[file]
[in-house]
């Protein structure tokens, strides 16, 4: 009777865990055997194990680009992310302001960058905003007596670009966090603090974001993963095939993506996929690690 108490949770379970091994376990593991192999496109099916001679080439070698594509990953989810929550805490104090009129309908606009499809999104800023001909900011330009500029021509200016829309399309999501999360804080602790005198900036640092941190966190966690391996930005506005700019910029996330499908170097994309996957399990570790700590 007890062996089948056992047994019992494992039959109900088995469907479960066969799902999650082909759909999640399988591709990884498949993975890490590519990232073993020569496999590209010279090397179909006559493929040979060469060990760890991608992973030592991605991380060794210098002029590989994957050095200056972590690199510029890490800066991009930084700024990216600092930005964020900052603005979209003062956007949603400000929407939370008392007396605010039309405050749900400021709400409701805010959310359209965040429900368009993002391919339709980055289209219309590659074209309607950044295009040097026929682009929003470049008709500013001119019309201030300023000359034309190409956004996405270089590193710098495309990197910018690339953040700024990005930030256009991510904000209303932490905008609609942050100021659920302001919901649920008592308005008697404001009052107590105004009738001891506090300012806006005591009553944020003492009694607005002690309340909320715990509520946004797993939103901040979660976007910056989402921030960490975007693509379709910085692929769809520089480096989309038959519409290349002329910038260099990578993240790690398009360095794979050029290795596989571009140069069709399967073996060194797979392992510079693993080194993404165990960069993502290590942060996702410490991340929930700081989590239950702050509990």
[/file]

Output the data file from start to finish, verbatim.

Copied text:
[in-house]
């Protein structure tokens, strides 16, 4: 009777865990055997194990680009992310302001960058905003007596670009966090603090974001993963095939993506996929690690 108490949770379970091994376990593991192999496109099916001679080439070698594509990953989810929550805490104090009129309908606009499809999104800023001909900011330009500029021509200016829309399309999501999360804080602790005198900036640092941190966190966690391996930005506005700019910029996330499908170097994309996957399990570790700590 007890062996089948056992047994019992494992039959109900088995469907479960066969799902999650082909759909999640399988591709990884498949993975890490590519990232073993020569496999590209010279090397179909006559493929040979060469060990760890991608992973030592991605991380060794210098002029590989994957050095200056972590690199510029890490800066991009930084700024990216600092930005964020900052603005979209003062956007949603400000929407939370008392007396605010039309405050749900400021709400409701805010959310359209965040429900368009993002391919339709980055289209219309590659074209309607950044295009040097026929682009929003470049008709500013001119019309201030300023000359034309190409956004996405270089590193710098495309990197910018690339953040700024990005930030256009991510904000209303932490905008609609942050100021659920302001919901649920008592308005008697404001009052107590105004009738001891506090300012806006005591009553944020003492009694607005002690309340909320715990509520946004797993939103901040979660976007910056989402921030960490975007693509379709910085692929769809520089480096989309038959519409290349002329910038260099990578993240790690398009360095794979050029290795596989571009140069069709399967073996060194797979392992510079693993080194993404165990960069993502290590942060996702410490991340929930700081989590239950702050509990």